Eva Gonzalès

18471883 | Paris, France
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French painter and pastellist.

Eva Gonzalès is one of the few women known to have been associated with the Impressionist movement, alongside Berthe Morisot (1841-1895), Mary Cassatt (1844-1926) and Marie Bracquemond (1840-1916). However she never exhibited with them, opting instead for the more official alternative of the Salon, much like her teacher Édouard Manet (1832-1883).
Born into a middle-class family of Spanish and Monégasque origin – her father, Emmanuel Gonzalès, was a writer, and her mother, Marie-Céline Ragut, a musician – E. Gonzalès was educated with her sister Jeanne Guérard-Gonzalès (1852-1924) in an eclectic environment that encouraged her artistic interests. In 1866 she started taking lessons at the women’s studio held by academic painter Charles Chaplin (1825-1891), where she showed her eagerness to convey the atmosphere and appeal of the everyday and intimate lives of the young women of her generation (Le Thé [Tea time], 1868-1869). After several years of classical training, however, she decided to perfect her art with E. Manet, whose controversial work she admired. She was introduced to Manet in 1869 by Belgian painter Alfred Stevens (1823-1906) and subsequently became his only pupil. The first work E. Gonzalès showed at the 1870 Salon was Enfant de troupe (Soldier boy, 1869-1870), an obvious tribute to her teacher’s Le Fifre [The fifer, 1866]. Their joint exhibition at the Salon, where E. Manet showed his Portrait d’Eva Gonzalès (1870), made their friendship and mutual admiration public.

In the mid-1870s, E. Gonzalès met her future husband, Henri Guérard (1846-1897), a whimsical painter and etcher, whom she first depicted in 1874, in a portrait with her sister Jeanne, Une loge aux Italiens [A box at the Théâtre des Italiens], which bears similarities to the works of other Impressionists she met at E. Manet’s studio, and who influenced her painting style (Frère et sœur (Grandcamp) [Brother and sister], c. 1877-1878). Regardless of these seemingly Impressionistic canvases, she chose to follow a direction she deemed more suited to her temperament and remained resolutely distant from the vivaciousness of her counterparts. From one Salon to the next she received praise from both conservative newspapers and the defenders of modern painting, all of which recognised in her works a pleasing combination of the academic style of her first teacher and the modernity of the second.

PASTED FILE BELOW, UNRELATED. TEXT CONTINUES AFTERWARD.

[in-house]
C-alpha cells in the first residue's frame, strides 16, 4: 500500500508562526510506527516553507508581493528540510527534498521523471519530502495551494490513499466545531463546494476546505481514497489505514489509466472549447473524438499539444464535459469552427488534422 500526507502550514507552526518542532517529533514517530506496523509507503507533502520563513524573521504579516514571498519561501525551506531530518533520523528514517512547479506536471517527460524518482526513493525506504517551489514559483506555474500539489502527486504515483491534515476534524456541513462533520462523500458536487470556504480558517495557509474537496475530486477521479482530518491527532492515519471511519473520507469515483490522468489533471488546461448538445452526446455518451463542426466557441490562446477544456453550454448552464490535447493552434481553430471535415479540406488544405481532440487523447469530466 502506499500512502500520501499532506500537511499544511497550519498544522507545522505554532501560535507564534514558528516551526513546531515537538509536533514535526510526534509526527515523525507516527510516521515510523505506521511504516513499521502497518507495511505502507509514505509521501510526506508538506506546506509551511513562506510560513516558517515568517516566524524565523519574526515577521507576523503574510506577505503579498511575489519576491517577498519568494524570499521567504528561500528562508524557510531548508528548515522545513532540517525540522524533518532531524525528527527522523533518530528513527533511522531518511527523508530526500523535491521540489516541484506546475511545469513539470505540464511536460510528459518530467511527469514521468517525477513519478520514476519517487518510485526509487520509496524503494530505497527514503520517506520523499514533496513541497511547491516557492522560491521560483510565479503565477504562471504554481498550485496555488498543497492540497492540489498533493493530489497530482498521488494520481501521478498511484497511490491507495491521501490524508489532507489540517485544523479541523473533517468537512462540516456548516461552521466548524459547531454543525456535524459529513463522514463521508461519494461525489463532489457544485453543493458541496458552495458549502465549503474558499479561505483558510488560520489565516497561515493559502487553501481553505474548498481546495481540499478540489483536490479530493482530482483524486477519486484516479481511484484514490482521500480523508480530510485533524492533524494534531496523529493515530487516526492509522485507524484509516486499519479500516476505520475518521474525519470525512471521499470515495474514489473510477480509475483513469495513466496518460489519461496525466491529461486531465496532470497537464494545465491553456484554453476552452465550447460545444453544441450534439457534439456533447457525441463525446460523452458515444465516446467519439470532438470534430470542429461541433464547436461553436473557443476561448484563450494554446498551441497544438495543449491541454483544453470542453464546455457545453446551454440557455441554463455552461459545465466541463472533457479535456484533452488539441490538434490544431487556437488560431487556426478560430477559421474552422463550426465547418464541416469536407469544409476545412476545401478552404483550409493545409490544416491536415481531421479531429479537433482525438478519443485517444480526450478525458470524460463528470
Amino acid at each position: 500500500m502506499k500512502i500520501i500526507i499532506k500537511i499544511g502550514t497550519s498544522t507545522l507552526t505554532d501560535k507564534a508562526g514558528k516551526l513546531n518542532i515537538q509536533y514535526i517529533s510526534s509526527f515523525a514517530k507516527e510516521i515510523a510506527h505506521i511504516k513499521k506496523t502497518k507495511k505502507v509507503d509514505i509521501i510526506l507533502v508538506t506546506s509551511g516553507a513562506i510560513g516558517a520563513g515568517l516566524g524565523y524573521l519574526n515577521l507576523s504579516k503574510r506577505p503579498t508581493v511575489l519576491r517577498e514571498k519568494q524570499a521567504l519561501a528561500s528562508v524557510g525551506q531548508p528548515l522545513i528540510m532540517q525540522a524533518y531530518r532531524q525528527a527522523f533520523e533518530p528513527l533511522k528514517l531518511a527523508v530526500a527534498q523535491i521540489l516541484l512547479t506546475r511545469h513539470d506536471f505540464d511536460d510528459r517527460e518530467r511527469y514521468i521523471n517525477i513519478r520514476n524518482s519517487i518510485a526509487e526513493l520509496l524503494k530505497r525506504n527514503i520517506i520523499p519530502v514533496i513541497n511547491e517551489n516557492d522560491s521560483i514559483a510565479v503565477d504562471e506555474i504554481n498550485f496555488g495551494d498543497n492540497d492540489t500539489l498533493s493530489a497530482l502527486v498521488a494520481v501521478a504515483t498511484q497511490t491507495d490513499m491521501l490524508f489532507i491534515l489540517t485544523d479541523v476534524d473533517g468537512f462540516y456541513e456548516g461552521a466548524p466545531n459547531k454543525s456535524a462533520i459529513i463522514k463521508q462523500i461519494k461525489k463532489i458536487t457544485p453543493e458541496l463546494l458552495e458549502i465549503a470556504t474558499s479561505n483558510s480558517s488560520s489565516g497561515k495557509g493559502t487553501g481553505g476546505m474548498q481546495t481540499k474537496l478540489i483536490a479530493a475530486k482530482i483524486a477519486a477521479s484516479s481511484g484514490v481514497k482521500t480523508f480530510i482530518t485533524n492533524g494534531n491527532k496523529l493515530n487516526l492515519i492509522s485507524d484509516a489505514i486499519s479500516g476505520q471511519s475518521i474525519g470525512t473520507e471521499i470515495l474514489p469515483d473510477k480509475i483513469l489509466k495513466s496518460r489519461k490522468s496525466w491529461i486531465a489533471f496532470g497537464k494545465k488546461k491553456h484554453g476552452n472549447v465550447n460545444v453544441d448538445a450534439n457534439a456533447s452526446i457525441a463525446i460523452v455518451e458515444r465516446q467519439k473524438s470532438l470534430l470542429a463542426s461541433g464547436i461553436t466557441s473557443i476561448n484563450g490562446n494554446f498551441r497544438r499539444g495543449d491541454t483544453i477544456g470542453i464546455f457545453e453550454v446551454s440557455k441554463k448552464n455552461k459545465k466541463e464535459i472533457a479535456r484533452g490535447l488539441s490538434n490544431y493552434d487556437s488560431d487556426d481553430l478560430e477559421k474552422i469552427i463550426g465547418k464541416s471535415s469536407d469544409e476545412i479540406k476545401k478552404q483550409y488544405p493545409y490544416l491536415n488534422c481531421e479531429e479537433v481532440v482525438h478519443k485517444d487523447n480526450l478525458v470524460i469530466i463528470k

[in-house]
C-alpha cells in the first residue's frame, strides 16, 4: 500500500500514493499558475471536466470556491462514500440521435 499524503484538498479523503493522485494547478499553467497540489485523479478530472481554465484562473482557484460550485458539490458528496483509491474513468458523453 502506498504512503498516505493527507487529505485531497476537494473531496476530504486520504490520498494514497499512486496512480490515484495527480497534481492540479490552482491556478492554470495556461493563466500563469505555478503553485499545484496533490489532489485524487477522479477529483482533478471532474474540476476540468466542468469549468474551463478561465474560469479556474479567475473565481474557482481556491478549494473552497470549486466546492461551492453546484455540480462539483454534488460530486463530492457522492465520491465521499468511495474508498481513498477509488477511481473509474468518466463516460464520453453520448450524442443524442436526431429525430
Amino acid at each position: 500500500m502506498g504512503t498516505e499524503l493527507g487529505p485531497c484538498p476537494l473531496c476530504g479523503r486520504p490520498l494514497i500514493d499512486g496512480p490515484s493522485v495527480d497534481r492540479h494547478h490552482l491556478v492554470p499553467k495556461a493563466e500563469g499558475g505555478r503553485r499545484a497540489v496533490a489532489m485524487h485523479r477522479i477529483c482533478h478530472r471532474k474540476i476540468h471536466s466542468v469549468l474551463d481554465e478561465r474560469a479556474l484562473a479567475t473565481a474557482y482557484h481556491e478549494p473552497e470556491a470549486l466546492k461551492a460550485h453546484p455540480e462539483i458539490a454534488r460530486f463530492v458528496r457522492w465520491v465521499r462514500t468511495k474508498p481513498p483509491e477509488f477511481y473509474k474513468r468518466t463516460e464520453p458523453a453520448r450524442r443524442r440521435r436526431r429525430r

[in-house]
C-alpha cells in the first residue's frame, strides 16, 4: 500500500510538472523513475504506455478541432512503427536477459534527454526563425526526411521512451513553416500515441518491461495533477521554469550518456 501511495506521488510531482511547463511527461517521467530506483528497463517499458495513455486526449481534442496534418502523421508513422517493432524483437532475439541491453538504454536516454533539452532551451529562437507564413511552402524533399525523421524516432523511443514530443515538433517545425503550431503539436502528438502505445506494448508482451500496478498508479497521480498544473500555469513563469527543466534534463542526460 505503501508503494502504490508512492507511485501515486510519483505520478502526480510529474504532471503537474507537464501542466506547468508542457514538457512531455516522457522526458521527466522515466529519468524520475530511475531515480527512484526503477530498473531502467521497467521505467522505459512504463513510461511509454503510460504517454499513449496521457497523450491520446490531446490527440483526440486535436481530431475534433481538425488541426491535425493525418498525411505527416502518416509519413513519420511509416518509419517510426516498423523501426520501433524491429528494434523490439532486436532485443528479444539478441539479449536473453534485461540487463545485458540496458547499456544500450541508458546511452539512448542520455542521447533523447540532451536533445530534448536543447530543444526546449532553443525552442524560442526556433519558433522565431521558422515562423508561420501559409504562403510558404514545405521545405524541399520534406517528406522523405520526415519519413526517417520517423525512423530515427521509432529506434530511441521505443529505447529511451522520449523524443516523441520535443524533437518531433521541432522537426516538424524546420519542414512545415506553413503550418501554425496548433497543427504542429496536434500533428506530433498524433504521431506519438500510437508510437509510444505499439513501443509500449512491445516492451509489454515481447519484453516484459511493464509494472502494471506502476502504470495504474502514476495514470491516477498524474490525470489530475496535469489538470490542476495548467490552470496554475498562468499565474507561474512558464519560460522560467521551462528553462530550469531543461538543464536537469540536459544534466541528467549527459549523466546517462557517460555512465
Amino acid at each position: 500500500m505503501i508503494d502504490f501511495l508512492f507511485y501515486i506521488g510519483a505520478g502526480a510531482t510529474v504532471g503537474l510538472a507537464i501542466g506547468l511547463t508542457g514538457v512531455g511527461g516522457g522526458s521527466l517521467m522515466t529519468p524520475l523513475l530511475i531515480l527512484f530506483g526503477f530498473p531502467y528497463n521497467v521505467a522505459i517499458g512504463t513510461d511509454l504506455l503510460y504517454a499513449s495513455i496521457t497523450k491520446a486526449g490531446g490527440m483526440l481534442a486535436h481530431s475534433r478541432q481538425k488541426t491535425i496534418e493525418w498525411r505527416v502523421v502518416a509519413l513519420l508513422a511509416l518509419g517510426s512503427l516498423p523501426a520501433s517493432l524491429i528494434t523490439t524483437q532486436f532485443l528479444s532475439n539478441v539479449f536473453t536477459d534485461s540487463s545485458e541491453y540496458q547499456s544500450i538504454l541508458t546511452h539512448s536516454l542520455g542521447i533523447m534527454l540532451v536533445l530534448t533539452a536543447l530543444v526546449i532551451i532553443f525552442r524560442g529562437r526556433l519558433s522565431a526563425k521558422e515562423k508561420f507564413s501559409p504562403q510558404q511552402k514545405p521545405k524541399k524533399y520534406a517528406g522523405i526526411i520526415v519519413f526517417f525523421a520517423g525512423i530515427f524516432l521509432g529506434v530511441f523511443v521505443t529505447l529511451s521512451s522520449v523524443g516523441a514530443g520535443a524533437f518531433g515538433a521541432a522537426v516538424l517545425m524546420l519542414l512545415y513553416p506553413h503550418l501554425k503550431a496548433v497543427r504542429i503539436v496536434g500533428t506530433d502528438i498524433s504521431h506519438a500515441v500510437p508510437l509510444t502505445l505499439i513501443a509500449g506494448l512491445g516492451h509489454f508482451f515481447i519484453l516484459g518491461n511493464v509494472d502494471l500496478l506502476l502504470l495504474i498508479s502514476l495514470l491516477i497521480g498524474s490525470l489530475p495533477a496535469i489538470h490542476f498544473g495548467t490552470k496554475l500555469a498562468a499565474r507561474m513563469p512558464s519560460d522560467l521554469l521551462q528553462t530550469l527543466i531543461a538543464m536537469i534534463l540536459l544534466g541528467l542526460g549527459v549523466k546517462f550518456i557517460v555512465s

On 6 May 1883, two weeks after giving birth to her son Jean-Raymond and six days after E. Manet’s death, E. Gonzalès died of an embolism at the age of thirty-six. After a retrospective exhibition at the Salons de la Vie Moderne in Paris in 1885, her work remained out of the public eye for many years, safeguarded by her sister and husband. It was later rehabilitated by the artist’s son in the 20th century, with several exhibitions (Eva Gonzalès, Galerie Marcel Bernheim, Paris, 1932; Eva Gonzalès, Galerie Alfred Daber, Paris, 1950). Her son’s 1927 gift to the Musée du Louvre of the canvas Une loge aux Italiens helped place E. Gonzalès on the list of women artists who left their mark on the second half of the 19th century.

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Julie Maraszak-Saunié

Translated from French by Lucy Pons.

Publication made in partnership with musée d’Orsay.

© Archives of Women Artists, Research and Exhibitions

Eva Gonzalès — AWARE Women artists / Femmes artistes

Eva Gonzalès, Le Moineau, 1869-1870, oil on canvas

Eva Gonzalès — AWARE Women artists / Femmes artistes

Eva Gonzalès, Fille aux cerises, 1870, oil on canvas, 56.2 x 47.4 cm, Art Institute Chicago

Eva Gonzalès — AWARE Women artists / Femmes artistes

Eva Gonzalès, Une loge aux Italiens, ca. 1874, huile sur toile, 98 x 130 cm, musée d’Orsay, © Photo : RMN-Grand Palais (musée d’Orsay) / Hervé Lewandowski

Eva Gonzalès — AWARE Women artists / Femmes artistes

Eva Gonzalès, Portrait de femme, vers 1870, oil on wood, 16 x 14 cm, musée des Beaux-Arts, Marseille, © Photo : Ville de Marseille, Dist. RMN-Grand Palais / Jean Bernard

Eva Gonzalès — AWARE Women artists / Femmes artistes

Eva Gonzalès, Le bouquet de violettes, ca. 1877-1878, pastel on wove paper, 25.1 x 19.1 cm, The Metropolitan Museum of Art

Eva Gonzalès — AWARE Women artists / Femmes artistes

Eva Gonzalès, Nanny and Child, 1877-1878, oil on canvas, 65 x 81.4 cm, The National Gallery of Art, Washington

Eva Gonzalès — AWARE Women artists / Femmes artistes

Eva Gonzalès, Le Réveil, 1876-1877, oil on canvas, 81 x 100 cm, Kunsthalle Brême

Eva Gonzalès — AWARE Women artists / Femmes artistes

Eva Gonzalès, Le thé, vers 1868-1869, oil on canvas, 94 x 60 cm, private collection

Eva Gonzalès — AWARE Women artists / Femmes artistes

Eva Gonzalès, La Modiste, ca. 1877, pastel and watercolor on canvas, 45 x 37 cm, Chicago, The Art Institute of Chicago, © Photo : Art Institute of Chicago, Dist. RMN-Grand Palais / image The Art Institute of Chicago

Eva Gonzalès — AWARE Women artists / Femmes artistes

Eva Gonzalès, La Modiste, ca. 1877, pastel and watercolor on canvas, 45 x 37 cm, Chicago, The Art Institute of Chicago, © Photo : Art Institute of Chicago, Dist. RMN-Grand Palais / image The Art Institute of Chicago

Eva Gonzalès — AWARE Women artists / Femmes artistes

Eva Gonzalès, Enfant de troupe, 1870, oil on canvas, 13 x 97.5 cm, musée de Gajac, Villeneuve-sur-Lot, © Photo : RMN-Grand Palais / Hervé Lewandowski

Eva Gonzalès — AWARE Women artists / Femmes artistes

Eva Gonzalès, Frère et sœur (Grandcamp), ca. 1877-1878, oil on canvas, 46 x 56 cm, National Gallery of Ireland, Dublin

Eva Gonzalès — AWARE Women artists / Femmes artistes

Eva Gonzalès, Le Dessert, 1875-1876, oil on canvas, 21.3 cm x 34.4 cm, private collection

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